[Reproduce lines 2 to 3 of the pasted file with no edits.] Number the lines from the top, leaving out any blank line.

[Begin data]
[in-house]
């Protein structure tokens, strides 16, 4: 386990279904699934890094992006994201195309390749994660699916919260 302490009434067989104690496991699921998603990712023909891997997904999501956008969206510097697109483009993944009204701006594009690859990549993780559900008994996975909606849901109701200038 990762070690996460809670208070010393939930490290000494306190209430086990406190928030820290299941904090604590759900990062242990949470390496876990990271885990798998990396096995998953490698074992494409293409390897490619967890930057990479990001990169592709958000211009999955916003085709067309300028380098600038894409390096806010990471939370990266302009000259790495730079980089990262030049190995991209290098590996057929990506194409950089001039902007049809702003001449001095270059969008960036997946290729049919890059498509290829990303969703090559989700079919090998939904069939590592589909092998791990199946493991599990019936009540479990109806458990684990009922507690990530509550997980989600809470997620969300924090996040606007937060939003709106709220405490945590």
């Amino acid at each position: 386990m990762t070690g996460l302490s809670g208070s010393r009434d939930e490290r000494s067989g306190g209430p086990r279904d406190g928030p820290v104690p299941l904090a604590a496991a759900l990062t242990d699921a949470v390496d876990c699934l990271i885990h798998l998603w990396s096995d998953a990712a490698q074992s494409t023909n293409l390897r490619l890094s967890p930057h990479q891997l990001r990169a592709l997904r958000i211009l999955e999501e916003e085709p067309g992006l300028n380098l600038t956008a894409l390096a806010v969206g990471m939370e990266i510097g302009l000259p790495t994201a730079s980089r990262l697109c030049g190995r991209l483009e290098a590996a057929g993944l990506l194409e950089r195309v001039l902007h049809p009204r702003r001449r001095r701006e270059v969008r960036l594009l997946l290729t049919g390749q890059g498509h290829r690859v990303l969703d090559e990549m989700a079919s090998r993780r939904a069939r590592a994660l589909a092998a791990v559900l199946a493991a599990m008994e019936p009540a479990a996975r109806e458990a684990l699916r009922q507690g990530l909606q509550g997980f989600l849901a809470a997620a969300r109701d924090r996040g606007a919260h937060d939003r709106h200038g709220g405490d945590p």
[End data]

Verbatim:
């Protein structure tokens, strides 16, 4: 386990279904699934890094992006994201195309390749994660699916919260 302490009434067989104690496991699921998603990712023909891997997904999501956008969206510097697109483009993944009204701006594009690859990549993780559900008994996975909606849901109701200038 990762070690996460809670208070010393939930490290000494306190209430086990406190928030820290299941904090604590759900990062242990949470390496876990990271885990798998990396096995998953490698074992494409293409390897490619967890930057990479990001990169592709958000211009999955916003085709067309300028380098600038894409390096806010990471939370990266302009000259790495730079980089990262030049190995991209290098590996057929990506194409950089001039902007049809702003001449001095270059969008960036997946290729049919890059498509290829990303969703090559989700079919090998939904069939590592589909092998791990199946493991599990019936009540479990109806458990684990009922507690990530509550997980989600809470997620969300924090996040606007937060939003709106709220405490945590």
């Amino acid at each position: 386990m990762t070690g996460l302490s809670g208070s010393r009434d939930e490290r000494s067989g306190g209430p086990r279904d406190g928030p820290v104690p299941l904090a604590a496991a759900l990062t242990d699921a949470v390496d876990c699934l990271i885990h798998l998603w990396s096995d998953a990712a490698q074992s494409t023909n293409l390897r490619l890094s967890p930057h990479q891997l990001r990169a592709l997904r958000i211009l999955e999501e916003e085709p067309g992006l300028n380098l600038t956008a894409l390096a806010v969206g990471m939370e990266i510097g302009l000259p790495t994201a730079s980089r990262l697109c030049g190995r991209l483009e290098a590996a057929g993944l990506l194409e950089r195309v001039l902007h049809p009204r702003r001449r001095r701006e270059v969008r960036l594009l997946l290729t049919g390749q890059g498509h290829r690859v990303l969703d090559e990549m989700a079919s090998r993780r939904a069939r590592a994660l589909a092998a791990v559900l199946a493991a599990m008994e019936p009540a479990a996975r109806e458990a684990l699916r009922q507690g990530l909606q509550g997980f989600l849901a809470a997620a969300r109701d924090r996040g606007a919260h937060d939003r709106h200038g709220g405490d945590p």